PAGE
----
Collecting cash and reconciling balances is often an area that revenue assurance departments opt to leave outside their scope. When considered with a postpaid mentality, cash collection is not particularly a specialist area; all businesses need people who chase debtors and keep a track of balances. Prepaid changes the dynamic somewhat. The cash is paid first, and the balance updated using a highly automated process where there is limited opportunity to correct mistakes later on. So it is no surprise that this is one area ripe for inclusion within the remit of revenue assurance. Read here for the press release from Cape for their new prepaid assurance product. They may be deploying the solution with just one European telco at the moment, but the demand for this kind of product should be strong.
Archive for July, 2007
The debate about who should issue revenue assurance standards is rumbling onwards, but has no end in sight. GRAPA are the new kids on the block, apparently keen to take on the role of standard-setters. Meanwhile, the much bigger TMF appears to be slow to appreciate they have competition in the area of revenue assurance. A few days back I posted my blog about the risk that GRAPA will split the revenue assurance world. Over at the TMF’s community forum, I raised my concerns that the TMF has failed to get a high enough profile as standard-setters for revenue assurance. I believe many CSPs are joining GRAPA in the hope of obtaining guidance whilst unaware of the work already done by the TMF. You can see from the TMF community thread that some agree, others disagree. Maybe I am right, maybe I am wrong. Everyone makes mistakes. There would be no need for revenue assurance if people never made mistakes ;) Now would be a good time to determine the true extent of industry awareness of the TMF’s revenue assurance standards. You can help the revenue assurance profession by responding to these questions:
To steer the TMF and GRAPA on the right course, let them know what you think by doing the following:
My worry is simple. Two standard-setting bodies is one too many. GRAPA is exclusive to communications providers, with no involvement from vendors or consultants apart from XiT, the tiny consulting company that founded it. TMF activity is mostly driven by vendors and consultants. If GRAPA and the TMF both issue standards without any mutual cooperation, they will split the revenue assurance profession down the middle. If you think that would be a bad thing, now is the time to let people know.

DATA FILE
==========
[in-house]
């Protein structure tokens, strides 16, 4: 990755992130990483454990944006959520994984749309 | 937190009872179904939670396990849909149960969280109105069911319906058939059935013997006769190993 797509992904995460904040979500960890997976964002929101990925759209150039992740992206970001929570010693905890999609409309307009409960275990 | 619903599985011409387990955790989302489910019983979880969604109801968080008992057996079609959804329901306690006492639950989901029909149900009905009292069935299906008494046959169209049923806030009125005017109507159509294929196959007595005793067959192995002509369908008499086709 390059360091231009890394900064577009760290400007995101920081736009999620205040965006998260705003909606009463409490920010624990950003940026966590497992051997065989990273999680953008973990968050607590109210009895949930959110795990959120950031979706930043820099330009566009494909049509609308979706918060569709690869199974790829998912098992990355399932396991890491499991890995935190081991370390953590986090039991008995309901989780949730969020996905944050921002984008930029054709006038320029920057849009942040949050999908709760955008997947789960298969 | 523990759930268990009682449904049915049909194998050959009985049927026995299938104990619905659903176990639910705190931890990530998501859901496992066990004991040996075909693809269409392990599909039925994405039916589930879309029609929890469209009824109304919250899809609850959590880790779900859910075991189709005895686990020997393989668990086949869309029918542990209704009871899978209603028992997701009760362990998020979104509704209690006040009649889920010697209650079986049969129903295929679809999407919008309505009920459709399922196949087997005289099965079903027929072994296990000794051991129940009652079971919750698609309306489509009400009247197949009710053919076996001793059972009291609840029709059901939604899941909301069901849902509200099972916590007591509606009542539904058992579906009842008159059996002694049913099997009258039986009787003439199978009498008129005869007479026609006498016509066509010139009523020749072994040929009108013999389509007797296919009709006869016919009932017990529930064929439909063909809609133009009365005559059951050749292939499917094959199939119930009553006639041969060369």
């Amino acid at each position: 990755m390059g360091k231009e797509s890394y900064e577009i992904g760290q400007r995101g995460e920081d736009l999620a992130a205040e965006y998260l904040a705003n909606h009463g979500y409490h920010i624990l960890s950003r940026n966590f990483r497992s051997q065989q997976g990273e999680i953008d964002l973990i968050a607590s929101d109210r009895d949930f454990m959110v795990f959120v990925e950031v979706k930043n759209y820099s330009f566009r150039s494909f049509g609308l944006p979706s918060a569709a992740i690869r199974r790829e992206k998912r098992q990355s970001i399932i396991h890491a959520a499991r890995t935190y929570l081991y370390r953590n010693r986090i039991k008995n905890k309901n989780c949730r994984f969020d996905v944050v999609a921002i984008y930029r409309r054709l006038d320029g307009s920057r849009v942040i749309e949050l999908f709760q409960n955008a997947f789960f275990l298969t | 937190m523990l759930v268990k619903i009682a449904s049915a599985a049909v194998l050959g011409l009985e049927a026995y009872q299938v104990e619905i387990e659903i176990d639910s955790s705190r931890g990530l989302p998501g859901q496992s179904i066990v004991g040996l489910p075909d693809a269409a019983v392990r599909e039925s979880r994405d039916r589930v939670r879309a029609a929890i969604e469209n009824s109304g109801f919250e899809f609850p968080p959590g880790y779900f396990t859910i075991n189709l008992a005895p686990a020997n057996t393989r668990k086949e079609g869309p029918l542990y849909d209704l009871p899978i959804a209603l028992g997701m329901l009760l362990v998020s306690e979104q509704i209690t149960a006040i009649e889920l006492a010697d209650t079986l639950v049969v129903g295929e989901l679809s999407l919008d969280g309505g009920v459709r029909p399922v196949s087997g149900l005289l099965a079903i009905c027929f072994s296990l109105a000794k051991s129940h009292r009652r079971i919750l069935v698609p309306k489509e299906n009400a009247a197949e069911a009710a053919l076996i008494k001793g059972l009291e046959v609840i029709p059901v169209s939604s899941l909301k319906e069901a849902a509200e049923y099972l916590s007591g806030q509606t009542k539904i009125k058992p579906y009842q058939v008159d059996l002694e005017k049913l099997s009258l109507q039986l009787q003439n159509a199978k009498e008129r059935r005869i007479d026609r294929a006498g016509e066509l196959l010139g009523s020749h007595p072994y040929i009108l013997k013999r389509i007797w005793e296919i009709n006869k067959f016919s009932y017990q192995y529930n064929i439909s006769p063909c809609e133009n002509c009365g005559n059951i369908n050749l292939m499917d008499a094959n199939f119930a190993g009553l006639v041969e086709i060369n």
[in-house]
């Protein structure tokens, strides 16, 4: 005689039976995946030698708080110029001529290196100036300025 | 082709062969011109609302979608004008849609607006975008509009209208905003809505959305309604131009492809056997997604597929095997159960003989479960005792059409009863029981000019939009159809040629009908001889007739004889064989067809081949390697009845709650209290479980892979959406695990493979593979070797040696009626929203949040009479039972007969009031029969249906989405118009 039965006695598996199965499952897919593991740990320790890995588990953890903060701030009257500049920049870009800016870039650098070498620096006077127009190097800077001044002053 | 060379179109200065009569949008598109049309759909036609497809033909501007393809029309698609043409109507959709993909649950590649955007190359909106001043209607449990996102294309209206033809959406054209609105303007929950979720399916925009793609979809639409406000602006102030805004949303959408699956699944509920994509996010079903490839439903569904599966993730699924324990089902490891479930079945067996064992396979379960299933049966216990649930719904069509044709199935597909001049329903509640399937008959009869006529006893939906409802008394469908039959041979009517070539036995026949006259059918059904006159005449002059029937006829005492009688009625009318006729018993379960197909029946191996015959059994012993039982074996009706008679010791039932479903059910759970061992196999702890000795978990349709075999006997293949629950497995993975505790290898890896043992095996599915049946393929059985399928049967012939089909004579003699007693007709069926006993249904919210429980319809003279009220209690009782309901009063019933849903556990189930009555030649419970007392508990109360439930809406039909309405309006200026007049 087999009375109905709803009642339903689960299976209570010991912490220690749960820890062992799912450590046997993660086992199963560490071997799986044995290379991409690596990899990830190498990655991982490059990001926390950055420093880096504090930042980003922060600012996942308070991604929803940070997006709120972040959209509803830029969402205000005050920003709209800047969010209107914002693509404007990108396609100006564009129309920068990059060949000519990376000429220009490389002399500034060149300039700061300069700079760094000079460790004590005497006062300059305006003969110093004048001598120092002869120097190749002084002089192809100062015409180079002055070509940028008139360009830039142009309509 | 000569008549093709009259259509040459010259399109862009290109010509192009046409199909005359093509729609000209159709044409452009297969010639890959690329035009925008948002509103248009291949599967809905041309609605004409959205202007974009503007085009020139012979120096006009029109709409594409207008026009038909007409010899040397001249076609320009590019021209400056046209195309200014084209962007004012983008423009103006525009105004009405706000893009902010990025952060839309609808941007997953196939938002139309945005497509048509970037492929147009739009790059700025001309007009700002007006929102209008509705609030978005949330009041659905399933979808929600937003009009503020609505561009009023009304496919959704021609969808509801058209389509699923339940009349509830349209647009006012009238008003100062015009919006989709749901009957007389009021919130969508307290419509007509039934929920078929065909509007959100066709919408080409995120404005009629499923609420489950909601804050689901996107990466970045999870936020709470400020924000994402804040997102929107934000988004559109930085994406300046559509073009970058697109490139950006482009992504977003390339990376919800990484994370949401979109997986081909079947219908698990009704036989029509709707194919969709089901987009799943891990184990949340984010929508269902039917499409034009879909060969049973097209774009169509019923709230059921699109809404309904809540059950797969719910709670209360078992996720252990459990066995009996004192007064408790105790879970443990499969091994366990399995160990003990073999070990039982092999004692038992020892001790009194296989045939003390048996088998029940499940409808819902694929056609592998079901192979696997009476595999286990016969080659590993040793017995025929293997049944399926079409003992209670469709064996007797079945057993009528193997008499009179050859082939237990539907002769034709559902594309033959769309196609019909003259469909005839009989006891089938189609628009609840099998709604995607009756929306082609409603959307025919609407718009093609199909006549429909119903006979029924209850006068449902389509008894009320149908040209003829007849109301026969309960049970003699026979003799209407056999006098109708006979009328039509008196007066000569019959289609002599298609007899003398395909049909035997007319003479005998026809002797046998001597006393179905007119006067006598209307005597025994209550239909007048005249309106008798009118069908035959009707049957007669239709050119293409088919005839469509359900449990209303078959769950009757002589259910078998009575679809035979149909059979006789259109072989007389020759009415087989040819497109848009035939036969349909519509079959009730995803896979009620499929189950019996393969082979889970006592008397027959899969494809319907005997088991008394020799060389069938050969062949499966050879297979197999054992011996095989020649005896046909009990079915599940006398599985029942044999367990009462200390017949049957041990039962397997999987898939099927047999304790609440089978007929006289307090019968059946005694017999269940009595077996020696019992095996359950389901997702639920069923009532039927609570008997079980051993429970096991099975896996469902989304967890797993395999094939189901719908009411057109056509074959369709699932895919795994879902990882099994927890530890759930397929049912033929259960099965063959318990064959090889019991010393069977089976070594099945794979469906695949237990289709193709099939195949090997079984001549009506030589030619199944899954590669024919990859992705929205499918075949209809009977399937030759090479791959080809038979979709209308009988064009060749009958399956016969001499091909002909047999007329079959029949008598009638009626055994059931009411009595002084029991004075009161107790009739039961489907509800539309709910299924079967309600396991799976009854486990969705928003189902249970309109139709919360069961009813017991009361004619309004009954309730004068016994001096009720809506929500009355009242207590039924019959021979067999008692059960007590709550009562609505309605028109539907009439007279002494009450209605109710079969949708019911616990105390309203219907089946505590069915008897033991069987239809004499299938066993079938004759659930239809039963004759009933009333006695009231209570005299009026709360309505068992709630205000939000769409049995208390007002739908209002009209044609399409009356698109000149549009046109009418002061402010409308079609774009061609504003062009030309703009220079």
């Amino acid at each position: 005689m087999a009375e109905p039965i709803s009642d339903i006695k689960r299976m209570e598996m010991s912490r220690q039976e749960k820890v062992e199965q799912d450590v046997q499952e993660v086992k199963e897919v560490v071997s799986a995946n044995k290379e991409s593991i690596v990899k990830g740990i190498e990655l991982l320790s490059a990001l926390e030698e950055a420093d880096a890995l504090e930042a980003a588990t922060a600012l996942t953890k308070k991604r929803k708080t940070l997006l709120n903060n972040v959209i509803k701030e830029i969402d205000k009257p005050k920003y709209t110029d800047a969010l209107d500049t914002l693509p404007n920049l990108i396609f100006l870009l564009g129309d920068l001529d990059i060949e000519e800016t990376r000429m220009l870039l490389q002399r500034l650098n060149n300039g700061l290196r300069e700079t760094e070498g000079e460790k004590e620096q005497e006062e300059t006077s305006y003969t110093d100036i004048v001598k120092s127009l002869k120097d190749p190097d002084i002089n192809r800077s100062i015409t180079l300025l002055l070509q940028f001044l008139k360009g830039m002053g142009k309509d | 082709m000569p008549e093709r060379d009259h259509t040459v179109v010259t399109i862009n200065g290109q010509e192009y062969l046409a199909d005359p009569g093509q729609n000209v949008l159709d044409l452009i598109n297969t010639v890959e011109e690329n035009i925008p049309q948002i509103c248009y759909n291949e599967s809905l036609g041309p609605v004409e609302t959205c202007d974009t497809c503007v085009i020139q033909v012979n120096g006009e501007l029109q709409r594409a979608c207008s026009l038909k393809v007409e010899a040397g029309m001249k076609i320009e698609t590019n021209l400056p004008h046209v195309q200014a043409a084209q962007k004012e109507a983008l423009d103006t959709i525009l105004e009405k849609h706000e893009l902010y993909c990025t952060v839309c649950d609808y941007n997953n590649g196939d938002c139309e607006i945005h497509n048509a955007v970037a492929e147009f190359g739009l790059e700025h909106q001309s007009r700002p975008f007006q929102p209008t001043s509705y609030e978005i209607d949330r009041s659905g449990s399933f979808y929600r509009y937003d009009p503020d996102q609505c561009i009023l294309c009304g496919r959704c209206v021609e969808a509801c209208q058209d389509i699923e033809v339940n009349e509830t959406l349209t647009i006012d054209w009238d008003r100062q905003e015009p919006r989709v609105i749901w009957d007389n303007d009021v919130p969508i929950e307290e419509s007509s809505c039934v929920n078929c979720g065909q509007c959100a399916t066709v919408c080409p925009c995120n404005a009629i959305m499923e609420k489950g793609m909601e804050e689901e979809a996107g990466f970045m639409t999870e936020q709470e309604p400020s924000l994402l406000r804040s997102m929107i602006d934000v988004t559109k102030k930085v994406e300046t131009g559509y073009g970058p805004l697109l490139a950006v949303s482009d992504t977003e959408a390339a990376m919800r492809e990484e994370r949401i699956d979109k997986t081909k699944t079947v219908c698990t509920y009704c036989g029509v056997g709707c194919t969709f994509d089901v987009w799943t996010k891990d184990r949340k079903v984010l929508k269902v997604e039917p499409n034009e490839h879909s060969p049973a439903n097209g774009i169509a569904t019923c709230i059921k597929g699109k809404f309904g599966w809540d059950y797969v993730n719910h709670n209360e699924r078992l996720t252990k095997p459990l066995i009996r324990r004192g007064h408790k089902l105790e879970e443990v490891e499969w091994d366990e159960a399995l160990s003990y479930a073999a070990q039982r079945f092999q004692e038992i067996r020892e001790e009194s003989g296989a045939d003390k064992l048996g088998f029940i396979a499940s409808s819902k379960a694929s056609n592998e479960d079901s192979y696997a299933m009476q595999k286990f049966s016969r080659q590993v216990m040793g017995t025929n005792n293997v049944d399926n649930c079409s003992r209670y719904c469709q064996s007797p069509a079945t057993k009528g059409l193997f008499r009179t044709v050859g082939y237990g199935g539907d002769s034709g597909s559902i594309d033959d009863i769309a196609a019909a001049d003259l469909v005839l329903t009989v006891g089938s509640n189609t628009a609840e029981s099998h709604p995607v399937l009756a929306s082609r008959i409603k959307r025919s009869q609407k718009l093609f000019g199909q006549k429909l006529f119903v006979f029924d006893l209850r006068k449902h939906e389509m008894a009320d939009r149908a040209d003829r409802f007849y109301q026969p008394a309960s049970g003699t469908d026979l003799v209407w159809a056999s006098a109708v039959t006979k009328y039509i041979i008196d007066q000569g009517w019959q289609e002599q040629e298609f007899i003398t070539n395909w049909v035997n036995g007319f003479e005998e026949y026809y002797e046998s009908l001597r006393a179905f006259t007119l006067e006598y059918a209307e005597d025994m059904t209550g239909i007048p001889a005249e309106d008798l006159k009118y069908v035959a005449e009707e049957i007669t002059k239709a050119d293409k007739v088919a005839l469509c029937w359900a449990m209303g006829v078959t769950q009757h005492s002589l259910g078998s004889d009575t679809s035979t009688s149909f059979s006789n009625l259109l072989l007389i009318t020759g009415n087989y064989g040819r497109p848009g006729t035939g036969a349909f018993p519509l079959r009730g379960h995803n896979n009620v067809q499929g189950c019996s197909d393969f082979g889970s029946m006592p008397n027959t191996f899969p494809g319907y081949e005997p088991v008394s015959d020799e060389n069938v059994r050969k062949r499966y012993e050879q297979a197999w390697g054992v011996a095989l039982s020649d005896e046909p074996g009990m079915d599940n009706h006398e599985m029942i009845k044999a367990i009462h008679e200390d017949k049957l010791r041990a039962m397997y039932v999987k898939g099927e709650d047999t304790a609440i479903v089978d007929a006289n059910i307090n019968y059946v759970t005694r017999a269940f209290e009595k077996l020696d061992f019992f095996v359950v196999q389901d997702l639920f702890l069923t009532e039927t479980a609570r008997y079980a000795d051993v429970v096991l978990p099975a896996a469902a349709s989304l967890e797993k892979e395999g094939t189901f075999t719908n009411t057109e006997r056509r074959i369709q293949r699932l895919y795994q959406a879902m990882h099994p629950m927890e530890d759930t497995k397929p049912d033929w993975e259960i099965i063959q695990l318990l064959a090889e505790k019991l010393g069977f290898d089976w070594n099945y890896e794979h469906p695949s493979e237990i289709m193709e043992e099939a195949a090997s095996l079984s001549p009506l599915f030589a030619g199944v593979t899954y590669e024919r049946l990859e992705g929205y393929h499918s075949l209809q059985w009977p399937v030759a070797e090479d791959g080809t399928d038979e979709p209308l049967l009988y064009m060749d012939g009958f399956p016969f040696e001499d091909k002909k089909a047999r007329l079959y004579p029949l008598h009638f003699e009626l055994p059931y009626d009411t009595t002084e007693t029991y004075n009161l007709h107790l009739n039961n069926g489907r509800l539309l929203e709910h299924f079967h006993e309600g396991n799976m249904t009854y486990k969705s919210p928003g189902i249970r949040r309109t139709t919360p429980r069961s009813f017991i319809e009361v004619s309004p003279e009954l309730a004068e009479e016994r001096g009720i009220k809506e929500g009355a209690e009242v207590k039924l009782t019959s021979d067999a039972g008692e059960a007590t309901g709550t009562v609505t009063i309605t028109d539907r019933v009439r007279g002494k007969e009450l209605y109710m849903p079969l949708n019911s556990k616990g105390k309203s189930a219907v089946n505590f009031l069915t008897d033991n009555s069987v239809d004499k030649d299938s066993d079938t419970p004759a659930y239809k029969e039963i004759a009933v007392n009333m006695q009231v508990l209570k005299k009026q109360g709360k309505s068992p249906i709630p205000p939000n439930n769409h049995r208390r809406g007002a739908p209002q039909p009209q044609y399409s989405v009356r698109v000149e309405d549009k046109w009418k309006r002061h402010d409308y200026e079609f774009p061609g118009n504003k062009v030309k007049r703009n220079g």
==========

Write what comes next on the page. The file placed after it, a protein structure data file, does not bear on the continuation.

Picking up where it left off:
Every so often someone comes up with a fantastic new sales pitch for the same old product. Hats off to mobile network optimization business Actix who tell us that their product will, literally, help us save the planet. According to their press release they have done research which calculates that mobile network operators are creating a global annual excess carbon footprint equivalent to running nearly 3 million 3-bedroom family homes. So, not unreasonably, they argue that if you could cut the energy costs that would be good for the environment. It follows that they can help reduce energy costs through better planning the deployment of the network. All of which is true, though you have to decide for yourself whether mobile network optimization really is the most important battleground in the war on global warming. Here are a few alternative conclusions that Actix decided not to share with us:
In case you could not tell, I am not entirely serious ;) All I want to say here is that jumping on an environmental bandwagon might give Actix a new sales angle, but is hardly the main reason for using their services. Cutting costs is a much more straightforward reason to optimize networks. And the energy spent on providing mobile phone networks is ultimately good for the environment, if it helps encourage people to communicate remotely and cut down on the energy expense involved in travel. That is where the real energy saving lies.